Toggle Commented Oct 21, 2015 on Econ 280 for Tuesday at Jolly Green General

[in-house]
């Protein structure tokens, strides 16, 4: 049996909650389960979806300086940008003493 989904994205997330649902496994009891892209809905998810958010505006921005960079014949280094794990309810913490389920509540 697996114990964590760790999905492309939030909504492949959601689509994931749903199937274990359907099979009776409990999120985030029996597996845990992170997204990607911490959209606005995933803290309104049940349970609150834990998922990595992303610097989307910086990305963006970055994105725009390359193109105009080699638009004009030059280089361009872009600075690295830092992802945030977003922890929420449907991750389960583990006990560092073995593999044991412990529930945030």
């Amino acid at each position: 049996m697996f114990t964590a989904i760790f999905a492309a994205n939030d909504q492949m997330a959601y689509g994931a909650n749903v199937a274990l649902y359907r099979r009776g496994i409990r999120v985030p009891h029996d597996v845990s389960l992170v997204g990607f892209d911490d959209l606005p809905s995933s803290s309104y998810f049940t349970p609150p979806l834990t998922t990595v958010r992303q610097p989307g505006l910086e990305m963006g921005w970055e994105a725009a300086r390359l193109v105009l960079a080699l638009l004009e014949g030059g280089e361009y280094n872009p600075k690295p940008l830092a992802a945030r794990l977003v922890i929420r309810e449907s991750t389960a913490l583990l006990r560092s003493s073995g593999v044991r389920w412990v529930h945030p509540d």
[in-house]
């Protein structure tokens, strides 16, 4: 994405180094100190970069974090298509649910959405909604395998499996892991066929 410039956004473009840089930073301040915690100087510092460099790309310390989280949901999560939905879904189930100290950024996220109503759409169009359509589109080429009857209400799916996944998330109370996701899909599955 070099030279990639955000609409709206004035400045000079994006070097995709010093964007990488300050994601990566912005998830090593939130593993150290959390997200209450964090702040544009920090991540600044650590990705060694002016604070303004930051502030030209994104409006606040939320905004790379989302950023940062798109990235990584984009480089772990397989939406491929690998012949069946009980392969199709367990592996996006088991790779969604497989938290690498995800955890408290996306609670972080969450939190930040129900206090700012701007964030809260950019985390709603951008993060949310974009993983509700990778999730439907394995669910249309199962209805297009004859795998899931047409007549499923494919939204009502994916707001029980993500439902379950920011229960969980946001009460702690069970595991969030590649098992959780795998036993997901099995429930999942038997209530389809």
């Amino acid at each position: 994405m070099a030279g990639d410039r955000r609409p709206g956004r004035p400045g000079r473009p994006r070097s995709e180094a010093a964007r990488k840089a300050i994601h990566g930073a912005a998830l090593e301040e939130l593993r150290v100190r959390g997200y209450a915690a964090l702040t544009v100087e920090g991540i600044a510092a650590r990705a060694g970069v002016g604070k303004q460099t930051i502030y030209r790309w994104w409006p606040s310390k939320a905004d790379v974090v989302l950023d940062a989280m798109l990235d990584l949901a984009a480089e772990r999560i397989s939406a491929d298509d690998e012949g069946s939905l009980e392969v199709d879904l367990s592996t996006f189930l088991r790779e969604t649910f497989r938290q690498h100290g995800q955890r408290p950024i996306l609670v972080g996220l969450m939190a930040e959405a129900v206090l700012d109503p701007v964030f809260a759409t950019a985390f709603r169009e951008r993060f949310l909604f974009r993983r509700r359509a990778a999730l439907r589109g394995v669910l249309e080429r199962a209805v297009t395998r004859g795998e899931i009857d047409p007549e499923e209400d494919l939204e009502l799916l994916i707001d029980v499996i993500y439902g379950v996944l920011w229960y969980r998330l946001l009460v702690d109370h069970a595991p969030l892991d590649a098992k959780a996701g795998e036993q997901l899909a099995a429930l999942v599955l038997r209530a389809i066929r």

I enjoyed reading this paper regarding growth strategies. I wasn’t surprised to find that Rule-of thump economics has its flaws. Just as there is not a prescription for poverty: the same sentiment goes for growth/development. This paper highlights the triumphs and successes of different growth economic theories and policies. The vast policies and corresponding differences in results show’s just how economic/policy imitation can go awry. Economic policies that want to create growth must focus on the short term and long term. As the big push to stimulate an economy yields to short-term growth, but maintaining and sustaining growth in the long term is even more crucial. In one of the ways this paper views economic growth as “ not the natural order of things,” which shocks because I think there is an immediate assumption that growth in linear given time. There seems to be a crucial need for some type of intervention for developing states and what is prescribed will more than likely never be consistent. One thing for successful economies became clear in the early stages of development: adaptation of existing technologies, and innovation to create new technologies is needed. The economic policies and conditions for growth are complex and depend on several factors, but not solely on empirical data/reasoning. There is a critical need for historic consideration and regional incorporation of identity and practice to “prescribe” growth. The only thing that has remained clear from the paper is that we know just as much about growth as we do about poverty: plenty of room for exploration.